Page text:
Attracting businesses to the UK through the existing Freeports developments will also likely feature in the announcements, and the Chancellor’s first steps toward creating new ‘investment zones’ in under-performing areas of the UK to boost high growth industries will probably be announced – perhaps a bidding process for sectors and local government. Exactly how these investment zones will be underpinned with tax incentives or grants remains to be seen.
The Chancellor may also decide to take inspiration from other countries, most recently Spain, who have announced fixed period tax breaks – for example for their first five years of trading. Such a measure could encourage international entrepreneurs to set up businesses in the UK.
To help protect existing UK businesses, the Chancellor may consider creating some form of import levy like the EU’s proposed ‘Carbon Border Adjustment Mechanism’ that is intended to apply to goods that are produced by generating higher carbon emissions than EU production methods. This was rumoured as part of a deal to help finance UK steel producers in moving to less carbon-intensive forms of production, but this could eventually have a wider application as part of the UK’s net zero strategy.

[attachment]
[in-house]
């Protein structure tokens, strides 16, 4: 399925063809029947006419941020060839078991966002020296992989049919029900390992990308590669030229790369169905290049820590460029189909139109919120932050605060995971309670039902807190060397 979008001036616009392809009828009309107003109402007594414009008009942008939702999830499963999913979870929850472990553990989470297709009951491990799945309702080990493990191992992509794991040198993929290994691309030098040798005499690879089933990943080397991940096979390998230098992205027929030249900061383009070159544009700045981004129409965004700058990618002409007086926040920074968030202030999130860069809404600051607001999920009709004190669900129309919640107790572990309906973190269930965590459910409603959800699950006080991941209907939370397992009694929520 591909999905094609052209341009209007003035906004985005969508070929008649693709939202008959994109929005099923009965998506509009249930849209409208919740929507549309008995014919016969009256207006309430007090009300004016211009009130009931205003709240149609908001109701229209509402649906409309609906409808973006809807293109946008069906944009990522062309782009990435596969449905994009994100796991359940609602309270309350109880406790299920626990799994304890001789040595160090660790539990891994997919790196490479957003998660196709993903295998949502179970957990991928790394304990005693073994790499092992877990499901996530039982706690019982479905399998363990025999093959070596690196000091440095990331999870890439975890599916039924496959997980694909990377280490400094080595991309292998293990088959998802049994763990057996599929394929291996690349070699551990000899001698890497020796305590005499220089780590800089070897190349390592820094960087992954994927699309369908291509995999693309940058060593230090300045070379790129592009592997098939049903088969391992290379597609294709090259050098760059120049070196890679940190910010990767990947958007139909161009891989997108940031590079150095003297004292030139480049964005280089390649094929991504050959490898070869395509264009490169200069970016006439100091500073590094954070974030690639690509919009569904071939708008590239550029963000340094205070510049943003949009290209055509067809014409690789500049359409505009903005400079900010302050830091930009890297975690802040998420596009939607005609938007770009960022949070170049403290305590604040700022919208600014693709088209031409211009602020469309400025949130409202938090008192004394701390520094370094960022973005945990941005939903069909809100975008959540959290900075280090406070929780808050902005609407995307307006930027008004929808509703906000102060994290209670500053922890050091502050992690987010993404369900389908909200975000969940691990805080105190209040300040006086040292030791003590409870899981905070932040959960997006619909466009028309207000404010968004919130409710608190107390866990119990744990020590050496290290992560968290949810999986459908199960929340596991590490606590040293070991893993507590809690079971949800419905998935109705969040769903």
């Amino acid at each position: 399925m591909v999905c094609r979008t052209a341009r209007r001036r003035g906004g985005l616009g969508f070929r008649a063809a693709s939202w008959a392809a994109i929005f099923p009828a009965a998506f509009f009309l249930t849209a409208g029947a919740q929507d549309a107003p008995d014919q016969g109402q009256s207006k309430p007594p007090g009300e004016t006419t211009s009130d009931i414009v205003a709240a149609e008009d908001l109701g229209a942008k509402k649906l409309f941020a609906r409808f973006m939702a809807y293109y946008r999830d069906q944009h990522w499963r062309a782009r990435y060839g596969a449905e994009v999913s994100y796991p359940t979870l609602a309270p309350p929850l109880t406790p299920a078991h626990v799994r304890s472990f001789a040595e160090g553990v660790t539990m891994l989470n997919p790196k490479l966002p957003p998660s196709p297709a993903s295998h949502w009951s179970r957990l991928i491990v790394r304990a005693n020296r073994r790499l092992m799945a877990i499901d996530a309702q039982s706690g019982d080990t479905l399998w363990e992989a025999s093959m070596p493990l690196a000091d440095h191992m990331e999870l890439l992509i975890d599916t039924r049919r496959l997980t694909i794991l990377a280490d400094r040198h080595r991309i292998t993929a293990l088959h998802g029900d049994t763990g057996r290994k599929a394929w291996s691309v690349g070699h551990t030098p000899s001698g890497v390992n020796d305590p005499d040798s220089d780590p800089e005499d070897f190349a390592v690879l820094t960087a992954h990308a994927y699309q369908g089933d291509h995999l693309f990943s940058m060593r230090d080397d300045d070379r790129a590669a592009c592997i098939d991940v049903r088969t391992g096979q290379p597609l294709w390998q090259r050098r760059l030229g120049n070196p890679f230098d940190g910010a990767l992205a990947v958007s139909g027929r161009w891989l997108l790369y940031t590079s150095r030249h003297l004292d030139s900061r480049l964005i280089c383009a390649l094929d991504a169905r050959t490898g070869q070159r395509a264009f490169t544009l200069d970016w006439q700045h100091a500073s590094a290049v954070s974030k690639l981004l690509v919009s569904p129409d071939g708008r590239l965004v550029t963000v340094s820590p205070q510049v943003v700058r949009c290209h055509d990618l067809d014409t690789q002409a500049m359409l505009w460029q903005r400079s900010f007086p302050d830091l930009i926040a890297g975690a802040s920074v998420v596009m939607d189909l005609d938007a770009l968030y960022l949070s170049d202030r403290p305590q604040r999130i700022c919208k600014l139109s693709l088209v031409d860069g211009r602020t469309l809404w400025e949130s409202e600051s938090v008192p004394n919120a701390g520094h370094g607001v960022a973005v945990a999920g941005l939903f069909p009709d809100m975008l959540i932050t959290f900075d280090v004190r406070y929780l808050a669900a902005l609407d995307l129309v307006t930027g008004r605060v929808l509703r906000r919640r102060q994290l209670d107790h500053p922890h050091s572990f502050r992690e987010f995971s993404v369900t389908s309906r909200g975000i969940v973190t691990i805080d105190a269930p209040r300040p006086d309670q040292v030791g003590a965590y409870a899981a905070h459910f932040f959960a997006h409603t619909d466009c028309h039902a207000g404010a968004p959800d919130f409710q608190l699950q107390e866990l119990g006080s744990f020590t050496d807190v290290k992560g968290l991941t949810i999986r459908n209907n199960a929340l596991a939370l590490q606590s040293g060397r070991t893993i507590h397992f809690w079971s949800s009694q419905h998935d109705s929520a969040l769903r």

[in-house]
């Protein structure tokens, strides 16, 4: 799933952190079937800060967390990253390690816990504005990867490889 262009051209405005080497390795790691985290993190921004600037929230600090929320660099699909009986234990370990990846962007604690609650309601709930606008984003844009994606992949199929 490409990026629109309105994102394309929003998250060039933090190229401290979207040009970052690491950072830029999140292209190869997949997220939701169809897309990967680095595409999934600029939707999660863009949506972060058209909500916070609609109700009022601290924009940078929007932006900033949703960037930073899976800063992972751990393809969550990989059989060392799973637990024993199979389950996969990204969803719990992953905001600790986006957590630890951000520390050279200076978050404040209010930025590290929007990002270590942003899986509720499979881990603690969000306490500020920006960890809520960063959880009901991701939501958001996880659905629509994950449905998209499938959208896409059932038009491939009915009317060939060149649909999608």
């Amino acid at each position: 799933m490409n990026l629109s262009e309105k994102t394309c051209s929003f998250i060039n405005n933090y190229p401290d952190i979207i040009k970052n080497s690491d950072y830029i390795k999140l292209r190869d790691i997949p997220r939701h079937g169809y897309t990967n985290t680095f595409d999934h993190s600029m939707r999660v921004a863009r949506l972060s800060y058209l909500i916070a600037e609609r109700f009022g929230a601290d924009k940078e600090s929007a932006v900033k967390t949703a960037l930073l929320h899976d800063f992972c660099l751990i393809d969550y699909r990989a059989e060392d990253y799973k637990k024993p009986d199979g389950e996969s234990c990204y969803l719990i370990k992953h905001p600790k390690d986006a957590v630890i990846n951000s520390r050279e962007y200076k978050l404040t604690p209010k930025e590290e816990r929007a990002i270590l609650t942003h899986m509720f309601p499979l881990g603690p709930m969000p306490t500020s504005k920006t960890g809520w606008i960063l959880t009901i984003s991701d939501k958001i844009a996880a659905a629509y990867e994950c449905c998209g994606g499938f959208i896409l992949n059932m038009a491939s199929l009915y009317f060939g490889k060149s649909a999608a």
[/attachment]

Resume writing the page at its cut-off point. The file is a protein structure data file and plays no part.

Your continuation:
It would also be surprising if there were to be no new announcements of tax anti-avoidance measures, as clamping down to close the UK’s estimated £32bn tax gap is probably the easiest way to raise revenue both in terms of the impact on the economy and in political terms. However, this would need to be backed up by greater resources for HMRC. The government’s own figures show that for every £1 invested in compliance activity, HMRC collects an additional £18 in tax revenue, so further investment here seems prudent.
The Chancellor has already hinted at new measures designed to encourage some of the estimated 6.6m ‘economically inactive’ people of working age, including retirees, back into the labour market.
While any immediate reforms are unlikely, the Chancellor could launch consultations on proposals around reduced National Insurance Contributions for returning workers and retraining funding – perhaps ‘lifetime learning loans’ similar to student loans for vocational qualifications for those out of full-time learning for over 10 years.
It is also possible that reform of the much-criticised Apprenticeship Levy will finally materialise. Although it has become a money spinner for the government, that wasn’t the original intention and more flexibility in using the levy funds would be welcomed by businesses.